On this episode of the Up Close podcast, we speak with international law expert Professor Naz Modirzadeh and political scientist Associate Professor Andrew March about how the United States and other governments contort and stretch international and domestic laws to accommodate the waging of war on non-state Islamist forces. We also explore how Islamist forces do their own twisting of Islamic law to justify their actions.
Presented by Lynne Haultain.
Full transcript and more information available here.
Naz Modirzadeh is the founding Director of the Program on International Law and Armed Conflict and a Professor of Practice at Harvard Law School. She regularly advises and briefs international humanitarian organizations, UN agencies, and governments on issues related to international humanitarian law, human rights, and counter-terrorism regulations relating to humanitarian assistance. Her research focuses on intersections between the fields of international humanitarian law, international human rights law, and Islamic law. She is a Visiting Professorial Fellow with the Laureate Program in International Law for 2016.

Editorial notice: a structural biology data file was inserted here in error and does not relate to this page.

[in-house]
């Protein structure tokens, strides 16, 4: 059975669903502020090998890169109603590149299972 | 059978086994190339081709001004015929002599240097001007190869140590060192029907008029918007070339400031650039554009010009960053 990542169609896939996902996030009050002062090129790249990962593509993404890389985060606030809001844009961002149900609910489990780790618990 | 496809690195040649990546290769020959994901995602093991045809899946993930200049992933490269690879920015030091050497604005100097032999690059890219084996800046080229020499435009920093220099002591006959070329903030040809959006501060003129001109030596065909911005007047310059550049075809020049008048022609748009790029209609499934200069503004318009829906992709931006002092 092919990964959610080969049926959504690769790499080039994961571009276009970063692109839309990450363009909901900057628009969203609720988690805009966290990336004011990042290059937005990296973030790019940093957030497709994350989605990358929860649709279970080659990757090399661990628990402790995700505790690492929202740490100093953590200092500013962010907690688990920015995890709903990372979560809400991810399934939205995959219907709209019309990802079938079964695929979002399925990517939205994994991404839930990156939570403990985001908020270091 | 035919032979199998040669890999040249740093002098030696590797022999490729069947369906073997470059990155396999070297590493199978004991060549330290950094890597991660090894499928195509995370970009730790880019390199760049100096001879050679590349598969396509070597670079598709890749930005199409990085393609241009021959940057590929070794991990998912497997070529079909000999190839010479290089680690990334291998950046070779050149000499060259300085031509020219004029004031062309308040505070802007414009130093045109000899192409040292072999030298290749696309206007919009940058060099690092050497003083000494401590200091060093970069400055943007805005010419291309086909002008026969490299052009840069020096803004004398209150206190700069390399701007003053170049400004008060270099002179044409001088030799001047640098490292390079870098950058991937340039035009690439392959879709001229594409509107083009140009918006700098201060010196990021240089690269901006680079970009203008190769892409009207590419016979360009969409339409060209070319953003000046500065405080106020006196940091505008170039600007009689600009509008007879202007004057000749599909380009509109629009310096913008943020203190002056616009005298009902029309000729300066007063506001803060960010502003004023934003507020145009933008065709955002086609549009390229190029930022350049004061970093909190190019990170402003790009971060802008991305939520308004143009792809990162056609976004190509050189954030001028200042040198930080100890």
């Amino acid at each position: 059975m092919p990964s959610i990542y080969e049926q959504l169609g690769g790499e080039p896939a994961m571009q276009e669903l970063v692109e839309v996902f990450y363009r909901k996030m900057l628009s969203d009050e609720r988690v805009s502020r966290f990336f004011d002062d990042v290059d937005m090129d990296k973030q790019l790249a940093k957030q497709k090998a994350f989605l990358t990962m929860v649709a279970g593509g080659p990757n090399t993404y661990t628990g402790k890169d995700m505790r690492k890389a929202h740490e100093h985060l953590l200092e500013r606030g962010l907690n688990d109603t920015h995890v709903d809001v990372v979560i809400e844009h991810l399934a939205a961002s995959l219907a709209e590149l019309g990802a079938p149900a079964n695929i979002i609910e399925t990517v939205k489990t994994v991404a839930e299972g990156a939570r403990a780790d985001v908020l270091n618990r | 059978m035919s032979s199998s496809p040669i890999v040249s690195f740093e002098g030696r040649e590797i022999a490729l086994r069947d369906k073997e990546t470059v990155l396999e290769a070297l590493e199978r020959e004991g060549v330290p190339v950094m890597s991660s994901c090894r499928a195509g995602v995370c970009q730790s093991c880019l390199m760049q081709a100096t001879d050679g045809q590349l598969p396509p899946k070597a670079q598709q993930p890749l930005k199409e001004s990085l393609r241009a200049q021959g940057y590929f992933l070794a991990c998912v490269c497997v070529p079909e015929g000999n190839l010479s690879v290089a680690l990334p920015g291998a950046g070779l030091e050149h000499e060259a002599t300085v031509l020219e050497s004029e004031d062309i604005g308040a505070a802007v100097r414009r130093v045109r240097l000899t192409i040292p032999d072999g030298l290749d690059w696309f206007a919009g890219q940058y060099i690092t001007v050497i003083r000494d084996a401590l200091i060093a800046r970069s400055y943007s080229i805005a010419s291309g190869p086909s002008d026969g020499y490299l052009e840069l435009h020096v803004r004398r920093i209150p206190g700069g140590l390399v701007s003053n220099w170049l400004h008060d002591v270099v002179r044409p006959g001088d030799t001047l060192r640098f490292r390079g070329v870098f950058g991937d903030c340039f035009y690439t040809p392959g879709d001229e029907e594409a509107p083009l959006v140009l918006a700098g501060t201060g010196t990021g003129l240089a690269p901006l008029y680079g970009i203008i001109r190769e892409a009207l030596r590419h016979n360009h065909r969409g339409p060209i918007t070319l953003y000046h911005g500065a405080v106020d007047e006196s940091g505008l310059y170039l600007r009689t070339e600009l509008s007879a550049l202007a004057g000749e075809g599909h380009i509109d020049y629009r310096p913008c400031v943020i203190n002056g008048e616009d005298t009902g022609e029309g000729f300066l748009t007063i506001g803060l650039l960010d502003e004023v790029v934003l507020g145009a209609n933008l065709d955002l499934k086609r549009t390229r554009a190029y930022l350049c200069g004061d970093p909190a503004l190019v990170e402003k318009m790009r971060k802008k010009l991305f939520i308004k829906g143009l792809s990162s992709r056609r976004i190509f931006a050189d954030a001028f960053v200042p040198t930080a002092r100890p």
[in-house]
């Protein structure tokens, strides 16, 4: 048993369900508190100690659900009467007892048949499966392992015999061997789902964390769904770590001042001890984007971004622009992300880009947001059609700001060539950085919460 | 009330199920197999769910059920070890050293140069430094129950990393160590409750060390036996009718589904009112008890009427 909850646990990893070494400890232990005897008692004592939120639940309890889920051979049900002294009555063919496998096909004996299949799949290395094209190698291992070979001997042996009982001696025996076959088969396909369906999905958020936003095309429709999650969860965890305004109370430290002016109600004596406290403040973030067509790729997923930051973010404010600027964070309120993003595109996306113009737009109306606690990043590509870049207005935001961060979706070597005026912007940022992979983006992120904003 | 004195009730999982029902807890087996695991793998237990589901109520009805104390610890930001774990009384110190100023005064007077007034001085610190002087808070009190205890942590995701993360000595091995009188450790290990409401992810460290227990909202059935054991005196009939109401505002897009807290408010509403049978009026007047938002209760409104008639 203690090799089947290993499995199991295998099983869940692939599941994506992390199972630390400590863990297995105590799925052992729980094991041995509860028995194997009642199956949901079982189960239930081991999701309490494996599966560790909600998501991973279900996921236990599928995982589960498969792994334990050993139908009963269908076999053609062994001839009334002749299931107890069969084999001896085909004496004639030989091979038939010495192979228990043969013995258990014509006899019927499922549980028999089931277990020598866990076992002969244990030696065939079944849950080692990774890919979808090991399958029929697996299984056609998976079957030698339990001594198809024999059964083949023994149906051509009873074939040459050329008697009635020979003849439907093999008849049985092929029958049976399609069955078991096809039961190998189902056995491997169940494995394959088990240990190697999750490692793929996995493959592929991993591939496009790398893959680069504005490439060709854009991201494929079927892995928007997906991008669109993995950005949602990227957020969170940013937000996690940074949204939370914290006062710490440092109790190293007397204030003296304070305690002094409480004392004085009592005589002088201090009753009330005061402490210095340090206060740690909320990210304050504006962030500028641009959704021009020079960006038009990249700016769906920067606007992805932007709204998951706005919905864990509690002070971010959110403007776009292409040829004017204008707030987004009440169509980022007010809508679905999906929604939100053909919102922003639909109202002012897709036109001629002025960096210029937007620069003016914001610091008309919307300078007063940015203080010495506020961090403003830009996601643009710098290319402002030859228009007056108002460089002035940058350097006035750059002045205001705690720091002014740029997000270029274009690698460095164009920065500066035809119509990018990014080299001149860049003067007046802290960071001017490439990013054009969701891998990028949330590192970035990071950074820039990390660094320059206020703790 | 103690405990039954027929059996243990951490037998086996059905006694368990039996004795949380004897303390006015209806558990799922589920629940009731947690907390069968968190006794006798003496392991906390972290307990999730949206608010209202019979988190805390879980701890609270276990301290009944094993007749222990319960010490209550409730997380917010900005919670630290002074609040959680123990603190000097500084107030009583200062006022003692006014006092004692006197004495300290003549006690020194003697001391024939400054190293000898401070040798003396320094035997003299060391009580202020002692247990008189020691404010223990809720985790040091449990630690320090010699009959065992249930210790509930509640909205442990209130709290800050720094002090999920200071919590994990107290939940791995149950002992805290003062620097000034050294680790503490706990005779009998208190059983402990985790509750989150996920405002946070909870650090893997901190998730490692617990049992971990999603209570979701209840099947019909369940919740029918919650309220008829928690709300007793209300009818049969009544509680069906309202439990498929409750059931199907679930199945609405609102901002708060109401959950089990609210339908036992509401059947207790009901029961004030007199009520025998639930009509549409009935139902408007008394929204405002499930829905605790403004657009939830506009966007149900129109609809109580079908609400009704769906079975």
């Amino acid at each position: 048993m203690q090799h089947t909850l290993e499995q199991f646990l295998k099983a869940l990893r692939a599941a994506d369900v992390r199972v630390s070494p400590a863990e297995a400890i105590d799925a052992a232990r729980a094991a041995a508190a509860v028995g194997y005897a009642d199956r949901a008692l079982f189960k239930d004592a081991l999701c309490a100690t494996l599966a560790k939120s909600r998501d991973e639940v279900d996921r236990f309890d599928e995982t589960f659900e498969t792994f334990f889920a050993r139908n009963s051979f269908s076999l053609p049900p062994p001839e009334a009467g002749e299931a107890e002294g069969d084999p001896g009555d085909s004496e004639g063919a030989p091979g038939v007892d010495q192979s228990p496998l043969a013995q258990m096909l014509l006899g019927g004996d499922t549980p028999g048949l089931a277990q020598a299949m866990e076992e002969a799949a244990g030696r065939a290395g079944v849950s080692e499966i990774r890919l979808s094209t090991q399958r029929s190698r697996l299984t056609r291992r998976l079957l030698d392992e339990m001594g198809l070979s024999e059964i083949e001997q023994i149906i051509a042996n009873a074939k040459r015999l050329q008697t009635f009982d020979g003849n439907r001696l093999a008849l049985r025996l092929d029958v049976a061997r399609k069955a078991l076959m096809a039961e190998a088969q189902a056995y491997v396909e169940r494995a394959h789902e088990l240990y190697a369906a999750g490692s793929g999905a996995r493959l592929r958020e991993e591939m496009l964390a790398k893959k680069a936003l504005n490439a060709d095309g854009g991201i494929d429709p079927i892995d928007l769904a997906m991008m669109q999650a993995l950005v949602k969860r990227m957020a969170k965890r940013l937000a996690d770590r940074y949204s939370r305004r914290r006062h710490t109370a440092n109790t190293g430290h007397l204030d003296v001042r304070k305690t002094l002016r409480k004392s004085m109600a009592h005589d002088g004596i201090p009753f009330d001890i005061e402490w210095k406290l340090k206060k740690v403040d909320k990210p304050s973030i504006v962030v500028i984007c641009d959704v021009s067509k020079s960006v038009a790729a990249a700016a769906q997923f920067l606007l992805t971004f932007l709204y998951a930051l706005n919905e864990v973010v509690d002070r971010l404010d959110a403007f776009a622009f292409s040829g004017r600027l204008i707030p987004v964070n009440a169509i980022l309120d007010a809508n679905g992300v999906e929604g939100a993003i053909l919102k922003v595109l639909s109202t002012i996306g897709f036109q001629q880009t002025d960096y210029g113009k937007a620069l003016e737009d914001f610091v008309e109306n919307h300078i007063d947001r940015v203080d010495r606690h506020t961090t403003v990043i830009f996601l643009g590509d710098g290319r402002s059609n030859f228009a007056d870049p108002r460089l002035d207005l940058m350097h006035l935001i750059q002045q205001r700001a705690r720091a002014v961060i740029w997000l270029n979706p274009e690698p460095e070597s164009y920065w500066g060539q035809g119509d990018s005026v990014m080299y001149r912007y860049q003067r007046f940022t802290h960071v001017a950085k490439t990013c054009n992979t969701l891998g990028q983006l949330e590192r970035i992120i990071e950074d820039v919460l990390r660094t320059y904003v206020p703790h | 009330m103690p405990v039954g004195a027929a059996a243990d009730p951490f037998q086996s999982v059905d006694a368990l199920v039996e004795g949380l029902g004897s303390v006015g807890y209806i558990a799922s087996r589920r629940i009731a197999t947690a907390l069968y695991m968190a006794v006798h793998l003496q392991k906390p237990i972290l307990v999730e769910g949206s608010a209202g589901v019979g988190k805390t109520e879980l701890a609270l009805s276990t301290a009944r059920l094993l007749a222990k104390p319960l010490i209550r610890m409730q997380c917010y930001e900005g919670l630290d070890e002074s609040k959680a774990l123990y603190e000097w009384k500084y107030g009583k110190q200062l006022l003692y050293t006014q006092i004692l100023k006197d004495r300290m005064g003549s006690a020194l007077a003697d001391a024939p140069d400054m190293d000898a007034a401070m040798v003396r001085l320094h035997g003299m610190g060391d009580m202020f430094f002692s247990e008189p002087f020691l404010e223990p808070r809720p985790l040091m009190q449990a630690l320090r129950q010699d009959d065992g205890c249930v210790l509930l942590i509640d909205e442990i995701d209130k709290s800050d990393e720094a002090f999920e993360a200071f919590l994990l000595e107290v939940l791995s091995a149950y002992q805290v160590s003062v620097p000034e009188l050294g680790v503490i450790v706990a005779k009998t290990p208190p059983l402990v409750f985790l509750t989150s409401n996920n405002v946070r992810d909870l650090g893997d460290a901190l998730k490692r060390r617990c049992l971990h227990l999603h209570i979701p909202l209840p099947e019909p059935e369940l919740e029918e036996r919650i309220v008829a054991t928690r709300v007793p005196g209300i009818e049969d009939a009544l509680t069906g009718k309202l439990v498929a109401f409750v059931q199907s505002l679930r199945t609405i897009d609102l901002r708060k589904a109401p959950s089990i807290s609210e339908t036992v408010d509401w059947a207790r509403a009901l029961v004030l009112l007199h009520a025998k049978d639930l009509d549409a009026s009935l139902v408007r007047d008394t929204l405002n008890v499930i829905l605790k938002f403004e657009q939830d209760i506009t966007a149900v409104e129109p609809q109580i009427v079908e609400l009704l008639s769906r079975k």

Andrew March is an Associate Professor of Political Science at Yale University, and an Associate Professor (Adjunct) of Law at Yale Law School. His publications include Islam and Liberal Citizenship (Oxford University Press, 2009), and articles on religion, liberalism and Islamic law in, amongst others, American Political Science Review, Cardozo Law Review, Critical Inquiry, Philosophy & Public Affairs, Journal of Political Philosophy, and Islamic Law and Society. He is presently working on a book on the problem of sovereignty in modern Islamic thought, tentatively entitled The Caliphate of Man. He is a Visiting Professorial Fellow with the Laureate Program in International Law for 2016.